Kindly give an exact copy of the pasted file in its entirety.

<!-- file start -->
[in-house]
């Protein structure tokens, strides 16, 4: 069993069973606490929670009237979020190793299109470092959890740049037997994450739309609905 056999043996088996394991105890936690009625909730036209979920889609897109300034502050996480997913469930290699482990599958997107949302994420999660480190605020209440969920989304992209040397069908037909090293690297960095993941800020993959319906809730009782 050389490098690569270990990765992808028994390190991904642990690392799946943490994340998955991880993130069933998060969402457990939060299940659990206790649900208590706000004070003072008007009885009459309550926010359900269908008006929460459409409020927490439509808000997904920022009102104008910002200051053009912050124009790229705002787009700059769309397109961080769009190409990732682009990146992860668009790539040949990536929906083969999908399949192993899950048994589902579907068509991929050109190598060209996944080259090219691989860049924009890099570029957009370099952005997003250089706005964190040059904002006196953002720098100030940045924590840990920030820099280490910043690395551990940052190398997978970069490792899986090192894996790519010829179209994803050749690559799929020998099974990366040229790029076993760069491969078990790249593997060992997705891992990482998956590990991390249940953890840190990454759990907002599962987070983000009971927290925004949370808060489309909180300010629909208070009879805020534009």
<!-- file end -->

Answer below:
[in-house]
């Protein structure tokens, strides 16, 4: 069993069973606490929670009237979020190793299109470092959890740049037997994450739309609905 056999043996088996394991105890936690009625909730036209979920889609897109300034502050996480997913469930290699482990599958997107949302994420999660480190605020209440969920989304992209040397069908037909090293690297960095993941800020993959319906809730009782 050389490098690569270990990765992808028994390190991904642990690392799946943490994340998955991880993130069933998060969402457990939060299940659990206790649900208590706000004070003072008007009885009459309550926010359900269908008006929460459409409020927490439509808000997904920022009102104008910002200051053009912050124009790229705002787009700059769309397109961080769009190409990732682009990146992860668009790539040949990536929906083969999908399949192993899950048994589902579907068509991929050109190598060209996944080259090219691989860049924009890099570029957009370099952005997003250089706005964190040059904002006196953002720098100030940045924590840990920030820099280490910043690395551990940052190398997978970069490792899986090192894996790519010829179209994803050749690559799929020998099974990366040229790029076993760069491969078990790249593997060992997705891992990482998956590990991390249940953890840190990454759990907002599962987070983000009971927290925004949370808060489309909180300010629909208070009879805020534009």